Even minor adjustments to your credit policy can help grow your practice. Do your patients make small monthly payments? Do they extend their payments over a long period of time? Do they wait to make payments until they receive late payment statements or additional late fees have been added? A credit policy can address these issues and more. The first, most important step is to make sure your practice has a written credit policy. Of course, the policy’s only helpful if it’s followed. Make sure it’s understood by everyone in the practice, particularly front desk and billing personnel. New patients should receive a copy of the policy as well.
While it’s important for all staff to know the policy, make one individual responsible for delivering it. Rather than discuss the options and structure of payments in the treatment room, arrange for your credit manager or office manager to meet with patients before treatment is provided to explain the cost for a procedure, together with payment options.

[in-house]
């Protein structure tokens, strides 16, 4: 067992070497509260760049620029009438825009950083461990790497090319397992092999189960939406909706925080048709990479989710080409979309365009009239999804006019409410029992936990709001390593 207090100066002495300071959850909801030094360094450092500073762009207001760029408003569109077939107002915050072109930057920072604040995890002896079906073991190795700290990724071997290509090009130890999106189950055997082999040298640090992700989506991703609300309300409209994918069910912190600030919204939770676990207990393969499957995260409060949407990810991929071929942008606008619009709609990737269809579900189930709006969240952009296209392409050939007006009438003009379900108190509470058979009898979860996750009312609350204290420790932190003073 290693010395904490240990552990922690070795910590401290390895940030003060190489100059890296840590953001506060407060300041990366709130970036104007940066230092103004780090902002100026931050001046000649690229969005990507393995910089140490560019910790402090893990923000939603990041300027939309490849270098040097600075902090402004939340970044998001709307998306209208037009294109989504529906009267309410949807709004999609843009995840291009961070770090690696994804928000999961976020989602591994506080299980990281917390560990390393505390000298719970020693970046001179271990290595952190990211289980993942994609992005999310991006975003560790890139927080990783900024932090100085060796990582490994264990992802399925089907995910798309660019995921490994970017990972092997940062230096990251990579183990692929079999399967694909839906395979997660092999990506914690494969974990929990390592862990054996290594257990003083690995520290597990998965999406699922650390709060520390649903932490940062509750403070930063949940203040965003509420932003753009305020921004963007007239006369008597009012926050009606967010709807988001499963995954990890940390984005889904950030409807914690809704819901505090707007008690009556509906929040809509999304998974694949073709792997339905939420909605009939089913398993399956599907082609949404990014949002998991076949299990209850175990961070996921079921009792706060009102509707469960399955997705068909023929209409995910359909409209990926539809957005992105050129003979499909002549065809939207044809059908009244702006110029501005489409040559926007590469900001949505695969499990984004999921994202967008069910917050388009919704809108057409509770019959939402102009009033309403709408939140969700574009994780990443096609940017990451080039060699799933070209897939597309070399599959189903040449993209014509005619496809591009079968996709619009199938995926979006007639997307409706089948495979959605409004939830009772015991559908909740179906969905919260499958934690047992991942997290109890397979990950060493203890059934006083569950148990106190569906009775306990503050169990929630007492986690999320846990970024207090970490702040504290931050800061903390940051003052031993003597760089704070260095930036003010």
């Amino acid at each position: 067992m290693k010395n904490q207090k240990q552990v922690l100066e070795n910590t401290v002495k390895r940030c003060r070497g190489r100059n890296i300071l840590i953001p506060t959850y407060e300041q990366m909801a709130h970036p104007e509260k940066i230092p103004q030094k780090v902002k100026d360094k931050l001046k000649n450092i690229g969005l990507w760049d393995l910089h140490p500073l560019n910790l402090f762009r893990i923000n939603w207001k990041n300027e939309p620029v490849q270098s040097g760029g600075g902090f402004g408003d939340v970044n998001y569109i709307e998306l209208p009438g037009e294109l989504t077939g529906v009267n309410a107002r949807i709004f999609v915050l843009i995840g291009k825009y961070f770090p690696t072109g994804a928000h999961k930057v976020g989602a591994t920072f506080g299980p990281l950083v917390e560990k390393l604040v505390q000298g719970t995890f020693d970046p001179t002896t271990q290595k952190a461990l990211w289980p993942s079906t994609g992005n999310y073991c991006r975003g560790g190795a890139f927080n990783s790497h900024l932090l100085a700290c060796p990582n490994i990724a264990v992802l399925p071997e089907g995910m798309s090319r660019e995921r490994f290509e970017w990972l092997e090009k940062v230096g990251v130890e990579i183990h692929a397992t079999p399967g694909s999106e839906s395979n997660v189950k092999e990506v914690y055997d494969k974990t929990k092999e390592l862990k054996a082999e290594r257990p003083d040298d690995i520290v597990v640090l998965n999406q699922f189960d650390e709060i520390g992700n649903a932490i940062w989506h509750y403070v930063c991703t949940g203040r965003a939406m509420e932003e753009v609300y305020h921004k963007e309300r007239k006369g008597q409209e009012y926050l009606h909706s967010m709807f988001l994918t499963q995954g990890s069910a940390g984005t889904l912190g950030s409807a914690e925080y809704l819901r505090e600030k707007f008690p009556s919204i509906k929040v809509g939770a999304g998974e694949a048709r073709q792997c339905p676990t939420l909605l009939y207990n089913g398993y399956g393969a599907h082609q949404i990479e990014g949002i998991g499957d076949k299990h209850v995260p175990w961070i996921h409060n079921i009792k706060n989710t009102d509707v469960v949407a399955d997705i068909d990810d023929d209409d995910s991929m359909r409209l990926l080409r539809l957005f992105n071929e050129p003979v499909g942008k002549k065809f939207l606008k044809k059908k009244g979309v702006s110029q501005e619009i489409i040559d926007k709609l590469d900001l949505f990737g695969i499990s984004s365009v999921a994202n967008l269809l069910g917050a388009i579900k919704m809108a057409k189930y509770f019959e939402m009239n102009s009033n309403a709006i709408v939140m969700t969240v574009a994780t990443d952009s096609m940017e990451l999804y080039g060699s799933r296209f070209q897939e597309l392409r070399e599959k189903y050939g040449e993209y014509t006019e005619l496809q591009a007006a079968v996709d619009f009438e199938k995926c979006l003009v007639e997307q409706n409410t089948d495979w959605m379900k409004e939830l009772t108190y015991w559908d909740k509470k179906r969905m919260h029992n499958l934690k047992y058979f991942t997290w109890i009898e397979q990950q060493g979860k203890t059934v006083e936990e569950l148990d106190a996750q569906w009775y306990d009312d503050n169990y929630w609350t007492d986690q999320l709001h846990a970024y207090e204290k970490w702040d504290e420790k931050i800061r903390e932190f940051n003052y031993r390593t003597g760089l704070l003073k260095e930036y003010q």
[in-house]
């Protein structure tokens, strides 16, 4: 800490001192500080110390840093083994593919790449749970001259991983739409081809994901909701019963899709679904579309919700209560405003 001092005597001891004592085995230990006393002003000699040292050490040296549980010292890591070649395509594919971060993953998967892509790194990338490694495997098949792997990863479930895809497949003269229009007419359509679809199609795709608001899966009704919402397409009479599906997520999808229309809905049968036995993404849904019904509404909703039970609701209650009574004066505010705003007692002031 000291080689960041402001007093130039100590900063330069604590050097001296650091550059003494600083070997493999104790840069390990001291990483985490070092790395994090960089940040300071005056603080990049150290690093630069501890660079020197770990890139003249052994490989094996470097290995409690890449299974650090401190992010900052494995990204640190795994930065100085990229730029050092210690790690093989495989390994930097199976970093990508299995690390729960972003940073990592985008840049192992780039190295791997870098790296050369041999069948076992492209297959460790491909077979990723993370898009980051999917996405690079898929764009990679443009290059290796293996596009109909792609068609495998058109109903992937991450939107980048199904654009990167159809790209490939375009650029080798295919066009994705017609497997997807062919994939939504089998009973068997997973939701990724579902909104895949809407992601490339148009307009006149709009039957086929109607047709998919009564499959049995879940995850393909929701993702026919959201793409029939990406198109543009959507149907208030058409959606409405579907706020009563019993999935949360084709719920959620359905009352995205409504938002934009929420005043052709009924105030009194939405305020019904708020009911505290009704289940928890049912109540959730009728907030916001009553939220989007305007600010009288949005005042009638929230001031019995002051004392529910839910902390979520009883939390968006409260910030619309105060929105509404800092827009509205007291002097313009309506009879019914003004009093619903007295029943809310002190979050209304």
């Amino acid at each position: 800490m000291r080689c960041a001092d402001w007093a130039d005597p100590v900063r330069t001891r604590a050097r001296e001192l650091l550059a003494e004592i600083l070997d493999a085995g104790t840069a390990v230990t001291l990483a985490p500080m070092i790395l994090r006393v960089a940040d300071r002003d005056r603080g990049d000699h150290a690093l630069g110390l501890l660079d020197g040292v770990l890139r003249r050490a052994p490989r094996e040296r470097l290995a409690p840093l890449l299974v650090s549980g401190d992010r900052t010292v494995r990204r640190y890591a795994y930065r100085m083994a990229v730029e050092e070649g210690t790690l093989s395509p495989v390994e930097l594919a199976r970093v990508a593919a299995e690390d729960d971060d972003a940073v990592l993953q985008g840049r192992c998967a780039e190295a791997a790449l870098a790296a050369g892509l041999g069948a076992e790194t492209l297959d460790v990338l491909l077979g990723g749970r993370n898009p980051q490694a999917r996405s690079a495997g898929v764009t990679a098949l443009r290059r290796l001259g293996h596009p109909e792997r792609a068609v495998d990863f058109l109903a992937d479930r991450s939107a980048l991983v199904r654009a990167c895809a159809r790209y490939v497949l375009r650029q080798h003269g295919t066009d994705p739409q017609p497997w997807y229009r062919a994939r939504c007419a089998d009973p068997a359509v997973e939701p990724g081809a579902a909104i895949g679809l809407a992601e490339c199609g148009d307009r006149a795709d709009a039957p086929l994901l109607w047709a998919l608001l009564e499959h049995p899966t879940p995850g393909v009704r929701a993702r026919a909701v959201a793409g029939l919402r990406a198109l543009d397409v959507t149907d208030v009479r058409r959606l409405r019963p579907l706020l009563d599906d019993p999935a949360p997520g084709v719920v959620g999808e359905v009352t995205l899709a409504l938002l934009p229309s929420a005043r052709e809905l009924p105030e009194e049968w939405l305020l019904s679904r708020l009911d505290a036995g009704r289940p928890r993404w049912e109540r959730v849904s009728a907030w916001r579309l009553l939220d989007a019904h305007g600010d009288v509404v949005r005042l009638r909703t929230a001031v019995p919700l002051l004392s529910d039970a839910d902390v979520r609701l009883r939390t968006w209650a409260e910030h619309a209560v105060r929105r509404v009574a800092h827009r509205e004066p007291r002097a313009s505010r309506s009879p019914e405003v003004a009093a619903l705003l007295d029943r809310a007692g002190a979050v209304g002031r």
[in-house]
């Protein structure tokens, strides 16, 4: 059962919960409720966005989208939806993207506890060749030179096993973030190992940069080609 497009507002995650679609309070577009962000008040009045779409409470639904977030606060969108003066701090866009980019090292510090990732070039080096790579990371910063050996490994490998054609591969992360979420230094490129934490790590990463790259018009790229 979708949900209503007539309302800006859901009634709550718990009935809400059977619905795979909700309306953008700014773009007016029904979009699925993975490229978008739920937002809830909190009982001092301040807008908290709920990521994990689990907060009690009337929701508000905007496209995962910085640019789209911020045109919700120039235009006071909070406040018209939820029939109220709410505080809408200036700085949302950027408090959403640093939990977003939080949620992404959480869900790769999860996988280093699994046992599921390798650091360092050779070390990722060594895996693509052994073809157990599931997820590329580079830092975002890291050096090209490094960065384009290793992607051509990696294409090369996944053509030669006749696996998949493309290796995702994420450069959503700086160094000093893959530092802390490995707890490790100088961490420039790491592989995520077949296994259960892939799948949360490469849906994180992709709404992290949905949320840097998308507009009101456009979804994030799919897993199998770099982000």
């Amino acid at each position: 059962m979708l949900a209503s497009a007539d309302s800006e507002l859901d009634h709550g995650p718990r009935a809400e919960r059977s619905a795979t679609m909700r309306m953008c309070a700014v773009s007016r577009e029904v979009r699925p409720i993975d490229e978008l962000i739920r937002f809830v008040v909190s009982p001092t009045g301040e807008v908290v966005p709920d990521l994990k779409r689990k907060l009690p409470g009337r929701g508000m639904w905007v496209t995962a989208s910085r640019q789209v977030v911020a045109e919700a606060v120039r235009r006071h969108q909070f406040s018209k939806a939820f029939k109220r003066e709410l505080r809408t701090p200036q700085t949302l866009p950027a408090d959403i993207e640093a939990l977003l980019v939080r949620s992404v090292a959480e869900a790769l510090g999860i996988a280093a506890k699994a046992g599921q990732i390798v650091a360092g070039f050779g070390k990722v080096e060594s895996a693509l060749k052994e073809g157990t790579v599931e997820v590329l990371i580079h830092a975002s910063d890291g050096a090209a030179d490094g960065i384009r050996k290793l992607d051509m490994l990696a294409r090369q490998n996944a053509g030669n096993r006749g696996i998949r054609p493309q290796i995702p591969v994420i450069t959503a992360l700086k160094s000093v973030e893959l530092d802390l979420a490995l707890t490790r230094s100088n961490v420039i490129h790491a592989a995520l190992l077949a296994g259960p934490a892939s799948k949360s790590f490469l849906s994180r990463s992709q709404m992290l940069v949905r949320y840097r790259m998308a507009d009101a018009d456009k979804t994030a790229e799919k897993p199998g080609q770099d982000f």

What should your policy include?
• Expected timing of payments
• Expected payment on day of treatment for certain services
• Collection of co-payments
• Patient payment options, and if installment payments are available
• When payments will go to collections
• How billing for emergency situations is handled
• How the office assists patients with insurance claim problems A best practice to implement within your policy is to verify benefits and arrange payments as the patient walks in the door—not after the work is complete. You should also regularly review aging accounts and payments that have been written off to make sure the policy is being followed.
Compliments of Schenck CPA’s